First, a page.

The Speaker will cling on
I think the Speaker of the House of Commons did enough today to cling onto his big green seat.
He was, of course, awful. Woeful. Abysmal. He needed a good showing, and he summarily proved he didn’t know House of Commons rules by getting confused over the technical arcania of substantive motions. I was momentarily transported back to student politics.
But he was nice to Gordon Prentice and Douglas Carswell who did their very best to rile him.
This was out of character, and was the one solitary thing he did today that was different from last week. Hidden in his measured, if stuttered tone was a smidgen of a whiff of a note of change.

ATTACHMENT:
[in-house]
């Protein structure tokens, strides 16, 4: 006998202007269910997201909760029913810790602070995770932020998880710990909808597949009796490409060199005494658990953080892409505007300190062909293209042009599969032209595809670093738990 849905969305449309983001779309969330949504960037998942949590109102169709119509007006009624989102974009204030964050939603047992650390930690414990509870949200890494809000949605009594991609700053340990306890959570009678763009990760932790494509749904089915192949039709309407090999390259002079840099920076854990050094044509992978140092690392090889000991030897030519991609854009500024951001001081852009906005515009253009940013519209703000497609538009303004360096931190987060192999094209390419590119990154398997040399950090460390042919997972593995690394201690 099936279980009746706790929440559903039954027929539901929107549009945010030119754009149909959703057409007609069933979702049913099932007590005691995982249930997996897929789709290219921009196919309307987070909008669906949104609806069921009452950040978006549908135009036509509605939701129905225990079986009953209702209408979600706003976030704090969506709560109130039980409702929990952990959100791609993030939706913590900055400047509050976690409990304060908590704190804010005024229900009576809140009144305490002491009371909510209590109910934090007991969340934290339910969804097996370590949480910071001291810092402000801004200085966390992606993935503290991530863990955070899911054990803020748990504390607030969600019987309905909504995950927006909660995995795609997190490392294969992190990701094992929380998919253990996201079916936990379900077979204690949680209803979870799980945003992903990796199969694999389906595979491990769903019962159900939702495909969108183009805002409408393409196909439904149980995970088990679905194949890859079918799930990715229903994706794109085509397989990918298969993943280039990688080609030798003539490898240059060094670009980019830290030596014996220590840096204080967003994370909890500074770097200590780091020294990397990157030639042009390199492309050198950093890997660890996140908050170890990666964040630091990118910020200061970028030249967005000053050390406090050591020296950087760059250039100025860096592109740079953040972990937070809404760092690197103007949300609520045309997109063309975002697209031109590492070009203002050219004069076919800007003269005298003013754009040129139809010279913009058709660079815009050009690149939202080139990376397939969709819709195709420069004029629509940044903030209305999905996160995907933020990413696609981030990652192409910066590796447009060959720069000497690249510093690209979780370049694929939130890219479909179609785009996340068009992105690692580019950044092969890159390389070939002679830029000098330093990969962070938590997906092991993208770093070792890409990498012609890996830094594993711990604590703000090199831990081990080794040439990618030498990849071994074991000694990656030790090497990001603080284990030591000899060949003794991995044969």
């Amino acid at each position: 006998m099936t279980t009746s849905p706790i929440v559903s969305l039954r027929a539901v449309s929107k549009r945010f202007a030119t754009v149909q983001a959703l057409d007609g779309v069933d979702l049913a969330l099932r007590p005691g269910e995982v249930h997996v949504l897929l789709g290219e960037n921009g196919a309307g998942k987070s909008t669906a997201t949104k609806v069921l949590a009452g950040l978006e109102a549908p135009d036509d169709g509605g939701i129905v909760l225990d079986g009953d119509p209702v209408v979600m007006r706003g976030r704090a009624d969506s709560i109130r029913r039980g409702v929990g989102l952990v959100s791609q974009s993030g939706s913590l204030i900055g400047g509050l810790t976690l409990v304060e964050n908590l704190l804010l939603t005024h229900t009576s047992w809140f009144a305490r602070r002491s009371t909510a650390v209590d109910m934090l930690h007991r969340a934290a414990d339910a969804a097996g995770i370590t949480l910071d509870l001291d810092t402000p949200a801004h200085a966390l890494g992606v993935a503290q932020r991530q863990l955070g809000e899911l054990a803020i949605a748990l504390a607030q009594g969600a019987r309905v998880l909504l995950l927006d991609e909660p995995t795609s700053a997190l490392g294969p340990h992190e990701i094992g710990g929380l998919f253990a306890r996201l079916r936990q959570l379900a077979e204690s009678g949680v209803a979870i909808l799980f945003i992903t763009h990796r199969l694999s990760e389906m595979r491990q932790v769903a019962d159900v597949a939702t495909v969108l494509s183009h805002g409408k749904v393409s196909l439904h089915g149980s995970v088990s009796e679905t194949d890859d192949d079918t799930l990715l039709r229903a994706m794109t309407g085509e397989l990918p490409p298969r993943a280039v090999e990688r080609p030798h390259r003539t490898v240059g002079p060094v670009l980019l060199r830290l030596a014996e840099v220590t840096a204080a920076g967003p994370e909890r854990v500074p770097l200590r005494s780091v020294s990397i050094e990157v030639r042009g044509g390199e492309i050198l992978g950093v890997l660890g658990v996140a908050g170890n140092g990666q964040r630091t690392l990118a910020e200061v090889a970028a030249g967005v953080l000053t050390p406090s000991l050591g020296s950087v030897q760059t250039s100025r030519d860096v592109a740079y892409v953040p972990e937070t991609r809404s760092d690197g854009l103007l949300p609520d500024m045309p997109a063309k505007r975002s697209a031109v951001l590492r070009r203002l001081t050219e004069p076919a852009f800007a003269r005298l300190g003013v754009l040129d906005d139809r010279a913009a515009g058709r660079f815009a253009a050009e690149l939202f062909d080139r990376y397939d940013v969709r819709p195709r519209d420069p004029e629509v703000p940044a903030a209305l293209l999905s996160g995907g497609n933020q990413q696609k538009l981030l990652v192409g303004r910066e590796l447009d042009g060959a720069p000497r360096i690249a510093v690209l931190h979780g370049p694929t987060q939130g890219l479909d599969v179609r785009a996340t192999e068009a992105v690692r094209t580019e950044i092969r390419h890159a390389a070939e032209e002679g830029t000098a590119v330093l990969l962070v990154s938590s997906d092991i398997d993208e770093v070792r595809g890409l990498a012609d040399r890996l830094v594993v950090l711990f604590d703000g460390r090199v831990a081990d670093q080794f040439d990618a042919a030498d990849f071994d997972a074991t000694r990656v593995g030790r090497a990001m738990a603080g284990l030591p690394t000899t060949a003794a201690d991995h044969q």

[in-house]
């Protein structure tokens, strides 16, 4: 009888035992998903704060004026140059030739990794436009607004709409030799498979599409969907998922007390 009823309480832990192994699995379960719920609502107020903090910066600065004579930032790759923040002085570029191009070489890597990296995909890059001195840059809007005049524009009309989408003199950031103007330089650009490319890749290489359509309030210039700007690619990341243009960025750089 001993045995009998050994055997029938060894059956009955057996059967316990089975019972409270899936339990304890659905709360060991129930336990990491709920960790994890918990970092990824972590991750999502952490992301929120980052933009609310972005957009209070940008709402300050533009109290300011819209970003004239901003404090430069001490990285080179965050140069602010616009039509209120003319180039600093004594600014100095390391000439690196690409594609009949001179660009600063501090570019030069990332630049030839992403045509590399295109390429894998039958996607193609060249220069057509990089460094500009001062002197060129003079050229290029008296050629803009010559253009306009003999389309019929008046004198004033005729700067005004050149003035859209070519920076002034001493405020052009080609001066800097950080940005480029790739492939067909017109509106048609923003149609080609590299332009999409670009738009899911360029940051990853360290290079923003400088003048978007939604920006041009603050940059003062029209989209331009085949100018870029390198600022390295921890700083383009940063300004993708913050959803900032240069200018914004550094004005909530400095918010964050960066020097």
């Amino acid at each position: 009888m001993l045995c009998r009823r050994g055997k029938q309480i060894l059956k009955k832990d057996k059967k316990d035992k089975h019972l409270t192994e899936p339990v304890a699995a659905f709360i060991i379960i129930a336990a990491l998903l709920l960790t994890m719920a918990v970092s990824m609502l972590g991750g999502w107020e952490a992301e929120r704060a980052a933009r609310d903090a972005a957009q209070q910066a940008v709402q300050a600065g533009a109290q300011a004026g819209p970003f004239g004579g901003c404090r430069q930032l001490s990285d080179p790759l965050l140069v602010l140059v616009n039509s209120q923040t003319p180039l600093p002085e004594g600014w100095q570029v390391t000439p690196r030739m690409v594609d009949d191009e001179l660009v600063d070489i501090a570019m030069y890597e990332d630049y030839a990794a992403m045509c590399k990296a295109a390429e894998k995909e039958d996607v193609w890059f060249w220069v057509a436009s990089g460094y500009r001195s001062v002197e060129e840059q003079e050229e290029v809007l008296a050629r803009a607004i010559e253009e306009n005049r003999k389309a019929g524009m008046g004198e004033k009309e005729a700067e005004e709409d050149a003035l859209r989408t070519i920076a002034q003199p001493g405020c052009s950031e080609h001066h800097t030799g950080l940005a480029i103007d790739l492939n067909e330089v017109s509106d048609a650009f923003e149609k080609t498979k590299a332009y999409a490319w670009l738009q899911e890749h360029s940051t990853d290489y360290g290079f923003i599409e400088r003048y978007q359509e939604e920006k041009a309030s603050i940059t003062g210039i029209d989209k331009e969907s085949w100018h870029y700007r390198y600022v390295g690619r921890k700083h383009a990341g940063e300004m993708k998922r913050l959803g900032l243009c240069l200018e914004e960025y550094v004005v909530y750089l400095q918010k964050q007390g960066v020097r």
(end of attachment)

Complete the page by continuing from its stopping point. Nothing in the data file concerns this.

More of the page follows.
The Speaker didn’t give the people (nor the media) what they wanted though. No retirement date. No immediate release of every MP’s expenses. And beyond that faint dram of forced friendliness, no sign of change.
He doesn’t want to go. The PM may want him to go politically, but electorally a by-election in the until-now safe Glasgow North East seat would be disastrous. And a contrived band of Scottish friends, led by the ridiculous Lord Foulkes, don’t want him to go.
All they have by way of weaponry is the sharp sword of convention.
Rarely do five or six people stand up to sixty million and win. In this battle, full of history and precedents, they just might.